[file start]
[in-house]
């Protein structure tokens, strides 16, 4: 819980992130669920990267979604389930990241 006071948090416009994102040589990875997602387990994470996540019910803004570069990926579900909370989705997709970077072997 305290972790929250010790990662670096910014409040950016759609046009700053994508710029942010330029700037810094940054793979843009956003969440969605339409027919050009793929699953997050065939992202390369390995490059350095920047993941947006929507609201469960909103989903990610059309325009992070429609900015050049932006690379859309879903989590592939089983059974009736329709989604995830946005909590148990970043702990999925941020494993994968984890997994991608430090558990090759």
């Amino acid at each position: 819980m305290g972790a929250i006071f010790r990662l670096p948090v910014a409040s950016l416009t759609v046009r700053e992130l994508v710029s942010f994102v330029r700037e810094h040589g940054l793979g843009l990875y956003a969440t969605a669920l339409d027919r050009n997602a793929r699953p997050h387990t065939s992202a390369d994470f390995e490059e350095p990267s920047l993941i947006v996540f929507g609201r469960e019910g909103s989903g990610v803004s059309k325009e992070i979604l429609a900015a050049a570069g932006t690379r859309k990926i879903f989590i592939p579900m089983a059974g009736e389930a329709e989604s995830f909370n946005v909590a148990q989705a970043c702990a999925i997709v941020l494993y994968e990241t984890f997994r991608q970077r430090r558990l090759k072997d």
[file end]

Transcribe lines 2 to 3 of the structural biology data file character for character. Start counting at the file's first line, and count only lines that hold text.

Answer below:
């Protein structure tokens, strides 16, 4: 819980992130669920990267979604389930990241 006071948090416009994102040589990875997602387990994470996540019910803004570069990926579900909370989705997709970077072997 305290972790929250010790990662670096910014409040950016759609046009700053994508710029942010330029700037810094940054793979843009956003969440969605339409027919050009793929699953997050065939992202390369390995490059350095920047993941947006929507609201469960909103989903990610059309325009992070429609900015050049932006690379859309879903989590592939089983059974009736329709989604995830946005909590148990970043702990999925941020494993994968984890997994991608430090558990090759």
């Amino acid at each position: 819980m305290g972790a929250i006071f010790r990662l670096p948090v910014a409040s950016l416009t759609v046009r700053e992130l994508v710029s942010f994102v330029r700037e810094h040589g940054l793979g843009l990875y956003a969440t969605a669920l339409d027919r050009n997602a793929r699953p997050h387990t065939s992202a390369d994470f390995e490059e350095p990267s920047l993941i947006v996540f929507g609201r469960e019910g909103s989903g990610v803004s059309k325009e992070i979604l429609a900015a050049a570069g932006t690379r859309k990926i879903f989590i592939p579900m089983a059974g009736e389930a329709e989604s995830f909370n946005v909590a148990q989705a970043c702990a999925i997709v941020l494993y994968e990241t984890f997994r991608q970077r430090r558990l090759k072997d």